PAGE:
Fleeing Birds Sense Distant Tornadoes

By Hannah L. Robbins

Golden-winged warblers Image Credit: Caleb Putnam

Hold on to your ruby red slippers, Dorothy. Mother Nature may have her own tornado-warning system. Just days before a series of tornadoes hit the Central and Southern United States this past April, five small, neotropical birds showed some strange behavior. Golden-winged warblers (Verminvora chrysoptera), from a population that winters in Eastern Colombia, South America, and summers in the Cumberland Mountains of Eastern Tennessee, vacated their summer breeding territories in what researchers believe may have been anticipation of a major storm brewing hundreds of miles away and moving in their direction, according to a study published online in Current Biology.

“At the same time that meteorologists on the Weather Channel were telling us this storm was headed in our direction, the birds were apparently already packing their bags and evacuating the area,” said Henry Streby of the University of California, Berkley in a statement. In May, 2013, Streby and a team of researchers tagged 20 male golden-winged warblers with light-level geolocators—an electronic, tracking device that measures changes in light levels as a terrestrial animal migrates north or south or marine animals dive between shallow and deep waters. The researchers wanted to see if the small bird could carry the device for a year. Gold-winged warblers weigh about a third of an ounce, the heft of approximately four dimes, and the trackers weigh about five percent of their body weight.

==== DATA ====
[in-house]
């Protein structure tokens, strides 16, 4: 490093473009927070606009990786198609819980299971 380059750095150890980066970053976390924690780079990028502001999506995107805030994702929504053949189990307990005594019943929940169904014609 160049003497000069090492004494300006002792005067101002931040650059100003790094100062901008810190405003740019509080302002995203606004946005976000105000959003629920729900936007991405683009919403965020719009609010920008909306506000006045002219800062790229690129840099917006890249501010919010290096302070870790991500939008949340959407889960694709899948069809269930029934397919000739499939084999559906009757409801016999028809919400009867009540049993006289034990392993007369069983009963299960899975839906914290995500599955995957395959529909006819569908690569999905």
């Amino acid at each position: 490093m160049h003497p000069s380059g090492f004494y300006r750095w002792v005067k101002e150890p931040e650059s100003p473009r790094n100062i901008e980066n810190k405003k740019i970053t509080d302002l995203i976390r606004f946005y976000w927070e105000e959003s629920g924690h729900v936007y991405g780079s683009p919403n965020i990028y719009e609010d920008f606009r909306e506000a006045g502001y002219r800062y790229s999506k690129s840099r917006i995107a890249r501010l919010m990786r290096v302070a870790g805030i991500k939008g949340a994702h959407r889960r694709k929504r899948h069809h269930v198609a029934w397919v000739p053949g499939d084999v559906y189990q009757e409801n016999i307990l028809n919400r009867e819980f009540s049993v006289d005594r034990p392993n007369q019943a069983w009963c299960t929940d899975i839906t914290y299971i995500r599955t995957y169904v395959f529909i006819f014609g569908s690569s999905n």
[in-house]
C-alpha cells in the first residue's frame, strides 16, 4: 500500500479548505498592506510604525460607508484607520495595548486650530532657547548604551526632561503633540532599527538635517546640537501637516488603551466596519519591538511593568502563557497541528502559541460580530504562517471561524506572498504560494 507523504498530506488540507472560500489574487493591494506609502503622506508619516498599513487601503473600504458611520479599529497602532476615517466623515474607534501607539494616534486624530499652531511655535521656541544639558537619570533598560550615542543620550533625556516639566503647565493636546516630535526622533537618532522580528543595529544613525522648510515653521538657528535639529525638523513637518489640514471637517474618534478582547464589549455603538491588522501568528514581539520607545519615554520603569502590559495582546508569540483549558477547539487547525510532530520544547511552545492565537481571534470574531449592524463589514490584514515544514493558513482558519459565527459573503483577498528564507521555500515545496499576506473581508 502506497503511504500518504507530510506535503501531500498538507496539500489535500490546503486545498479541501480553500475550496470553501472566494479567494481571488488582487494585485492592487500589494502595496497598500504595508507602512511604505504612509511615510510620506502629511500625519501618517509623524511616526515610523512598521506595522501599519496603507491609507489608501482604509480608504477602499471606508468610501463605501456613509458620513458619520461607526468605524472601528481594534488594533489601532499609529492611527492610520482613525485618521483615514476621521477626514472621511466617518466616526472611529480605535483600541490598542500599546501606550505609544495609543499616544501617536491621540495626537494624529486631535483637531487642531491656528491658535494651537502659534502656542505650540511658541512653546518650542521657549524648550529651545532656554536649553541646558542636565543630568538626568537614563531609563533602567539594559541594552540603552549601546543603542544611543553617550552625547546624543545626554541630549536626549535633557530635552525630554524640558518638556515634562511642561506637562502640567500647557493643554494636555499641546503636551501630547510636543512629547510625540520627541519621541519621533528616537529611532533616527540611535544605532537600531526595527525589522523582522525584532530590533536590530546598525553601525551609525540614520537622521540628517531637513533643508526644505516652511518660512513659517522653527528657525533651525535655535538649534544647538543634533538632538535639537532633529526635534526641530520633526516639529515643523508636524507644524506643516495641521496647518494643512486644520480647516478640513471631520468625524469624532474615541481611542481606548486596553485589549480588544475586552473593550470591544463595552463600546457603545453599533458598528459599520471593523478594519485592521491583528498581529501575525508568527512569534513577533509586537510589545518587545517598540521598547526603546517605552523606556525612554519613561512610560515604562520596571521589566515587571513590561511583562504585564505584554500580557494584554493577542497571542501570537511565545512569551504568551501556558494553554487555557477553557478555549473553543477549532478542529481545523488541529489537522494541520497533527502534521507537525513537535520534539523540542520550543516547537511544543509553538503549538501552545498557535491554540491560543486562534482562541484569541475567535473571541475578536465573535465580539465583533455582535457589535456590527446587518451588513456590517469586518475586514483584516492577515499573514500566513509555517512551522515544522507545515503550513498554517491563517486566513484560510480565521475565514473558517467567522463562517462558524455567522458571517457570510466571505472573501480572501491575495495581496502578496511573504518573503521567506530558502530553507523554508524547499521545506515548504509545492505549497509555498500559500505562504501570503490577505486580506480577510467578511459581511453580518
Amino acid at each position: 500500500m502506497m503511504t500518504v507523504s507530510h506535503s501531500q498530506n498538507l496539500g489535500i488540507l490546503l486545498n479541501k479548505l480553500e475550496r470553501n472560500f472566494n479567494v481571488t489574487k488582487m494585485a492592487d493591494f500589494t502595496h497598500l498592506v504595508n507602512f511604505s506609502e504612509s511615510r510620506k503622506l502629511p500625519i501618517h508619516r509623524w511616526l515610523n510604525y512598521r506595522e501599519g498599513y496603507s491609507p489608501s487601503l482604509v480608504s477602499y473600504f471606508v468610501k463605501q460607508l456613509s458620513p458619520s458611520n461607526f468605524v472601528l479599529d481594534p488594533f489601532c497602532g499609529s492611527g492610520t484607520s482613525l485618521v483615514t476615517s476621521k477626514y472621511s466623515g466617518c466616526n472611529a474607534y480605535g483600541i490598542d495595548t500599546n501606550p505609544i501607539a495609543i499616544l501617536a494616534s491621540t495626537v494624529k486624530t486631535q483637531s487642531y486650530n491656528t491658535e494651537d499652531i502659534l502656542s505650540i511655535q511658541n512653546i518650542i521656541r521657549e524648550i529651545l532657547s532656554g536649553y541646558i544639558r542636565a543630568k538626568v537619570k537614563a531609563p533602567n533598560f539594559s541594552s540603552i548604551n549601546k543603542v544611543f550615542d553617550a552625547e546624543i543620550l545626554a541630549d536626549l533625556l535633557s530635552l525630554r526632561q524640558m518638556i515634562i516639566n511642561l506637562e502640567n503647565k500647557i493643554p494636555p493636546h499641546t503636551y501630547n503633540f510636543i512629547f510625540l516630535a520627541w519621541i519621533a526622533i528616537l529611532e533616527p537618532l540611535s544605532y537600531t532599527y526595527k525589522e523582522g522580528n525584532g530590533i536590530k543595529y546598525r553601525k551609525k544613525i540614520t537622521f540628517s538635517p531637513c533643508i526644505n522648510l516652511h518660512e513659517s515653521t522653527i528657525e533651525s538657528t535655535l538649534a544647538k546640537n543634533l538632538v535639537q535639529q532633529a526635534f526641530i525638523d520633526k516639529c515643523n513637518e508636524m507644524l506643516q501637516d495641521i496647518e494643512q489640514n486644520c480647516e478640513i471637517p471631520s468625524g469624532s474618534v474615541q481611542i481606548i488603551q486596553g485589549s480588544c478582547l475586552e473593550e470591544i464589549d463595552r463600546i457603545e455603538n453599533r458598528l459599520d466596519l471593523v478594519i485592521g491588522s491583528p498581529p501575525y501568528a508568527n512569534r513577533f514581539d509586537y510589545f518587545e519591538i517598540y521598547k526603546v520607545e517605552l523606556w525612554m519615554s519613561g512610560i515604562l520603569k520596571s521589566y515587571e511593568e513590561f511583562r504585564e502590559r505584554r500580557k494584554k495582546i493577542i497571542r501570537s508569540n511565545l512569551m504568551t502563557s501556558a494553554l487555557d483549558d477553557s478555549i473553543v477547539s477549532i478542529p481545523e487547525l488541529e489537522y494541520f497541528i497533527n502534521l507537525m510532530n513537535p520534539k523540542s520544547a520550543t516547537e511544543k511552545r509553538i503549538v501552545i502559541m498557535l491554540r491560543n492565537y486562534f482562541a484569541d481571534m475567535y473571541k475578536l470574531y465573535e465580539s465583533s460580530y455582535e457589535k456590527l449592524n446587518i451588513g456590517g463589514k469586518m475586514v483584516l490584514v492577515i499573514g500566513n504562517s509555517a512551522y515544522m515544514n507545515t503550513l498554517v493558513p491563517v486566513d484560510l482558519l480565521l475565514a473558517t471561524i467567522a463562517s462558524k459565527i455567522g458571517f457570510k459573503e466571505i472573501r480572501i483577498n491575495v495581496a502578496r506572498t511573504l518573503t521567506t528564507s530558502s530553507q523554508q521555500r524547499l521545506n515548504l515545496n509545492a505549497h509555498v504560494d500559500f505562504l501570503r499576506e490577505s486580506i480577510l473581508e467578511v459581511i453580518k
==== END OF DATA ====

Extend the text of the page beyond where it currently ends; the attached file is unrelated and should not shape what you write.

Earlier this year, the team returned to recover the geolocators. On April 28, 2014, about a week after thier arrival in Tennessee, a sever thunderstorm system, called a supercell, swept through the survey area around 11 pm. Supercells sometimes give rise to tornadoes, and this particular storm system generated 84 confirmed tornadoes and caused at least 35 human fatalities. Afterward, the team recovered five warblers with geolocators.

The data showed that these warblers had evacuated their breeding grounds a day or two before the supercell hit, when the storm was 250-550 miles away. Additionally, the warblers appeared to fly around the supercell, taking different routes from one another. Three of the birds travelled more than 900 miles round-trip. “It is the first time we’ve documented this type of storm-avoidance behavior in birds during breeding season,” Streby said, though what exactly cued the birds to leave remains a mystery. When the birds left, local weather conditions were normal.

The researchers believe the birds could hear rumblings of the storm before it arrived. Tornadoes produce strong low-frequency sounds, called infrasounds, occurring at frequencies below the normal range of human hearing. According to the National Institutes of Health, humans can normally hear sounds from 20-20,000 hertz. Because lower frequencies travel farther, the infrasonic sound resonating from the supercell storm system could have gone hundreds to thousands of miles before petering out. This means it is possible that the warblers could hear the storm coming from only a couple of hundred miles away days before it passed through their breeding grounds.

“Biologists had not been looking at the use of infrasound in this way, but it certainly makes sense to me,” said Streby. “We may find that acoustics are a pretty significant way that birds in general view their environment, much like dogs use olfaction and humans use sight.”